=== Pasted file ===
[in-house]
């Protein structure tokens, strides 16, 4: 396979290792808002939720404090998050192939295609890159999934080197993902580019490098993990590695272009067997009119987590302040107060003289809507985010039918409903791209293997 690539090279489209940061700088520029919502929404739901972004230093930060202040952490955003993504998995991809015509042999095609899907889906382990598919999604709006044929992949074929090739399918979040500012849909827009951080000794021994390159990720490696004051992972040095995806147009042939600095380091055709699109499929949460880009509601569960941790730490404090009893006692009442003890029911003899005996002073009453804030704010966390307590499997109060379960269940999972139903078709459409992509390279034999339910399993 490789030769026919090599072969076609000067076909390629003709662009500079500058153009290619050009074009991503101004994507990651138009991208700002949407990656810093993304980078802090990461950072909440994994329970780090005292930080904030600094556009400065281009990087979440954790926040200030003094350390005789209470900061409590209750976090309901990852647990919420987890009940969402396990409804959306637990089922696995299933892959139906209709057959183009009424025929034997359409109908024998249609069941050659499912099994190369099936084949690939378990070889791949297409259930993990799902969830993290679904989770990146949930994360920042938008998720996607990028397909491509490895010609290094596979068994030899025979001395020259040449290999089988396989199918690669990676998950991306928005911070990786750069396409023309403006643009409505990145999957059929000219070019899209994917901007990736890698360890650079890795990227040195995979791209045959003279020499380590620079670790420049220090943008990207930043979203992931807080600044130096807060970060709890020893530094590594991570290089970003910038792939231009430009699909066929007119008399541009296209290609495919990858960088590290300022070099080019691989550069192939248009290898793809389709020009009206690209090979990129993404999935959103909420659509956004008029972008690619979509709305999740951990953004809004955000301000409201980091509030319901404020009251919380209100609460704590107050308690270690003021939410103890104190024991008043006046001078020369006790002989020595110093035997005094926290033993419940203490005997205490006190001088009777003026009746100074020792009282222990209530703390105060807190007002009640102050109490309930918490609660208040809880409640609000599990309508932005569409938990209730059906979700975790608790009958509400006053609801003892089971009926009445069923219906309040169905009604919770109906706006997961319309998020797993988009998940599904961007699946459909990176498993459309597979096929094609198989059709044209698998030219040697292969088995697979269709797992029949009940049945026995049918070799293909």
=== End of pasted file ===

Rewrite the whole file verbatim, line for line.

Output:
[in-house]
């Protein structure tokens, strides 16, 4: 396979290792808002939720404090998050192939295609890159999934080197993902580019490098993990590695272009067997009119987590302040107060003289809507985010039918409903791209293997 690539090279489209940061700088520029919502929404739901972004230093930060202040952490955003993504998995991809015509042999095609899907889906382990598919999604709006044929992949074929090739399918979040500012849909827009951080000794021994390159990720490696004051992972040095995806147009042939600095380091055709699109499929949460880009509601569960941790730490404090009893006692009442003890029911003899005996002073009453804030704010966390307590499997109060379960269940999972139903078709459409992509390279034999339910399993 490789030769026919090599072969076609000067076909390629003709662009500079500058153009290619050009074009991503101004994507990651138009991208700002949407990656810093993304980078802090990461950072909440994994329970780090005292930080904030600094556009400065281009990087979440954790926040200030003094350390005789209470900061409590209750976090309901990852647990919420987890009940969402396990409804959306637990089922696995299933892959139906209709057959183009009424025929034997359409109908024998249609069941050659499912099994190369099936084949690939378990070889791949297409259930993990799902969830993290679904989770990146949930994360920042938008998720996607990028397909491509490895010609290094596979068994030899025979001395020259040449290999089988396989199918690669990676998950991306928005911070990786750069396409023309403006643009409505990145999957059929000219070019899209994917901007990736890698360890650079890795990227040195995979791209045959003279020499380590620079670790420049220090943008990207930043979203992931807080600044130096807060970060709890020893530094590594991570290089970003910038792939231009430009699909066929007119008399541009296209290609495919990858960088590290300022070099080019691989550069192939248009290898793809389709020009009206690209090979990129993404999935959103909420659509956004008029972008690619979509709305999740951990953004809004955000301000409201980091509030319901404020009251919380209100609460704590107050308690270690003021939410103890104190024991008043006046001078020369006790002989020595110093035997005094926290033993419940203490005997205490006190001088009777003026009746100074020792009282222990209530703390105060807190007002009640102050109490309930918490609660208040809880409640609000599990309508932005569409938990209730059906979700975790608790009958509400006053609801003892089971009926009445069923219906309040169905009604919770109906706006997961319309998020797993988009998940599904961007699946459909990176498993459309597979096929094609198989059709044209698998030219040697292969088995697979269709797992029949009940049945026995049918070799293909």